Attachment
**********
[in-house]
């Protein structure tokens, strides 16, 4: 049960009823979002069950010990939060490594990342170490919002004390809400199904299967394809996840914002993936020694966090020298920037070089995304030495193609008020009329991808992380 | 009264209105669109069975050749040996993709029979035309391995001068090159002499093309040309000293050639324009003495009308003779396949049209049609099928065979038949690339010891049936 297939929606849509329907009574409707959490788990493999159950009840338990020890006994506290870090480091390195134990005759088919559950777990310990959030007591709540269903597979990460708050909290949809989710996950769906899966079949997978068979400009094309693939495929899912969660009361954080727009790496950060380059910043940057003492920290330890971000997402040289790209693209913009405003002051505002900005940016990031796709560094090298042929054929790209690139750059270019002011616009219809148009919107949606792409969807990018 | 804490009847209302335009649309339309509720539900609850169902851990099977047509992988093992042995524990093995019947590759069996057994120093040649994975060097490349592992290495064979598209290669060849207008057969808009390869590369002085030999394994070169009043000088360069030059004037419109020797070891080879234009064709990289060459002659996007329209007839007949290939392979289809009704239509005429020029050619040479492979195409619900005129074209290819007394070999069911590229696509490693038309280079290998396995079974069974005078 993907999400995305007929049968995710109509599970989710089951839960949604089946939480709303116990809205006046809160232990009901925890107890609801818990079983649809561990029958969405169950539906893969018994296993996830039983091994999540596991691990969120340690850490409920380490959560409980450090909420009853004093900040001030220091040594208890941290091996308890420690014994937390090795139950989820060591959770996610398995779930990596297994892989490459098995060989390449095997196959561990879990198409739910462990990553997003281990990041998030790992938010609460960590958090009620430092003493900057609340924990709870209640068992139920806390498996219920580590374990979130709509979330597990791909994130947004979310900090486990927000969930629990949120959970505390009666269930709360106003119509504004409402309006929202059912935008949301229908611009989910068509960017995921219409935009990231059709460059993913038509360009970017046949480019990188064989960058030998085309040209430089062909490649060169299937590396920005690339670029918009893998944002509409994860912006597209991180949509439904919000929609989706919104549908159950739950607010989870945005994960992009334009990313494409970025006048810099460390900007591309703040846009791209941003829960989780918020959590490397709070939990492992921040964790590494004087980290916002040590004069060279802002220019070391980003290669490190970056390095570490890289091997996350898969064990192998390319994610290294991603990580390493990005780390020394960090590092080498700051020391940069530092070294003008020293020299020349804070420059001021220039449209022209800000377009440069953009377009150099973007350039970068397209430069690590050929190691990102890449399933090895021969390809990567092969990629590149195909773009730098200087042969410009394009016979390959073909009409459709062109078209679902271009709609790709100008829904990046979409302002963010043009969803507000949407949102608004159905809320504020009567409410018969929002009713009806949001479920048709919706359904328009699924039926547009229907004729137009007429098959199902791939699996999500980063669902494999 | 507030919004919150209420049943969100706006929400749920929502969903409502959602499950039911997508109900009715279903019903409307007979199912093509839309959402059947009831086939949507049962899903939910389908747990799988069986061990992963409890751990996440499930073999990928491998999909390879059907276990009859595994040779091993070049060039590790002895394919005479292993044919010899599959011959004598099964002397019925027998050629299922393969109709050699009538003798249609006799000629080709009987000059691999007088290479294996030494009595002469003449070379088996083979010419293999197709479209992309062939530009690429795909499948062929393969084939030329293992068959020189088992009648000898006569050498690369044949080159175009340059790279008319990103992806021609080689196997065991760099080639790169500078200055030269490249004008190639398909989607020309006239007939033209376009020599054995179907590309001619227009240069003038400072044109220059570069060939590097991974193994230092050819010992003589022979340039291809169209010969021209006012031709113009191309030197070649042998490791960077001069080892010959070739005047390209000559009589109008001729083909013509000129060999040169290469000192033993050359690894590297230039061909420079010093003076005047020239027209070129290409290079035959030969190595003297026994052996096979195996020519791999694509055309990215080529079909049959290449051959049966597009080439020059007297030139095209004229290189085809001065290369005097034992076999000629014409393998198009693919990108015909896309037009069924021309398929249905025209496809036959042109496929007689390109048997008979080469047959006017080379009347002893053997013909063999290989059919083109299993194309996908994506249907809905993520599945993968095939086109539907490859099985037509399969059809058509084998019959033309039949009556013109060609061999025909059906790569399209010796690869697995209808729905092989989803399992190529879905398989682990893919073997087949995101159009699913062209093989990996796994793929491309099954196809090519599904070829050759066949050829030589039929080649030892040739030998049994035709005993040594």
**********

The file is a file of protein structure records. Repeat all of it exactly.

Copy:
[in-house]
């Protein structure tokens, strides 16, 4: 049960009823979002069950010990939060490594990342170490919002004390809400199904299967394809996840914002993936020694966090020298920037070089995304030495193609008020009329991808992380 | 009264209105669109069975050749040996993709029979035309391995001068090159002499093309040309000293050639324009003495009308003779396949049209049609099928065979038949690339010891049936 297939929606849509329907009574409707959490788990493999159950009840338990020890006994506290870090480091390195134990005759088919559950777990310990959030007591709540269903597979990460708050909290949809989710996950769906899966079949997978068979400009094309693939495929899912969660009361954080727009790496950060380059910043940057003492920290330890971000997402040289790209693209913009405003002051505002900005940016990031796709560094090298042929054929790209690139750059270019002011616009219809148009919107949606792409969807990018 | 804490009847209302335009649309339309509720539900609850169902851990099977047509992988093992042995524990093995019947590759069996057994120093040649994975060097490349592992290495064979598209290669060849207008057969808009390869590369002085030999394994070169009043000088360069030059004037419109020797070891080879234009064709990289060459002659996007329209007839007949290939392979289809009704239509005429020029050619040479492979195409619900005129074209290819007394070999069911590229696509490693038309280079290998396995079974069974005078 993907999400995305007929049968995710109509599970989710089951839960949604089946939480709303116990809205006046809160232990009901925890107890609801818990079983649809561990029958969405169950539906893969018994296993996830039983091994999540596991691990969120340690850490409920380490959560409980450090909420009853004093900040001030220091040594208890941290091996308890420690014994937390090795139950989820060591959770996610398995779930990596297994892989490459098995060989390449095997196959561990879990198409739910462990990553997003281990990041998030790992938010609460960590958090009620430092003493900057609340924990709870209640068992139920806390498996219920580590374990979130709509979330597990791909994130947004979310900090486990927000969930629990949120959970505390009666269930709360106003119509504004409402309006929202059912935008949301229908611009989910068509960017995921219409935009990231059709460059993913038509360009970017046949480019990188064989960058030998085309040209430089062909490649060169299937590396920005690339670029918009893998944002509409994860912006597209991180949509439904919000929609989706919104549908159950739950607010989870945005994960992009334009990313494409970025006048810099460390900007591309703040846009791209941003829960989780918020959590490397709070939990492992921040964790590494004087980290916002040590004069060279802002220019070391980003290669490190970056390095570490890289091997996350898969064990192998390319994610290294991603990580390493990005780390020394960090590092080498700051020391940069530092070294003008020293020299020349804070420059001021220039449209022209800000377009440069953009377009150099973007350039970068397209430069690590050929190691990102890449399933090895021969390809990567092969990629590149195909773009730098200087042969410009394009016979390959073909009409459709062109078209679902271009709609790709100008829904990046979409302002963010043009969803507000949407949102608004159905809320504020009567409410018969929002009713009806949001479920048709919706359904328009699924039926547009229907004729137009007429098959199902791939699996999500980063669902494999 | 507030919004919150209420049943969100706006929400749920929502969903409502959602499950039911997508109900009715279903019903409307007979199912093509839309959402059947009831086939949507049962899903939910389908747990799988069986061990992963409890751990996440499930073999990928491998999909390879059907276990009859595994040779091993070049060039590790002895394919005479292993044919010899599959011959004598099964002397019925027998050629299922393969109709050699009538003798249609006799000629080709009987000059691999007088290479294996030494009595002469003449070379088996083979010419293999197709479209992309062939530009690429795909499948062929393969084939030329293992068959020189088992009648000898006569050498690369044949080159175009340059790279008319990103992806021609080689196997065991760099080639790169500078200055030269490249004008190639398909989607020309006239007939033209376009020599054995179907590309001619227009240069003038400072044109220059570069060939590097991974193994230092050819010992003589022979340039291809169209010969021209006012031709113009191309030197070649042998490791960077001069080892010959070739005047390209000559009589109008001729083909013509000129060999040169290469000192033993050359690894590297230039061909420079010093003076005047020239027209070129290409290079035959030969190595003297026994052996096979195996020519791999694509055309990215080529079909049959290449051959049966597009080439020059007297030139095209004229290189085809001065290369005097034992076999000629014409393998198009693919990108015909896309037009069924021309398929249905025209496809036959042109496929007689390109048997008979080469047959006017080379009347002893053997013909063999290989059919083109299993194309996908994506249907809905993520599945993968095939086109539907490859099985037509399969059809058509084998019959033309039949009556013109060609061999025909059906790569399209010796690869697995209808729905092989989803399992190529879905398989682990893919073997087949995101159009699913062209093989990996796994793929491309099954196809090519599904070829050759066949050829030589039929080649030892040739030998049994035709005993040594």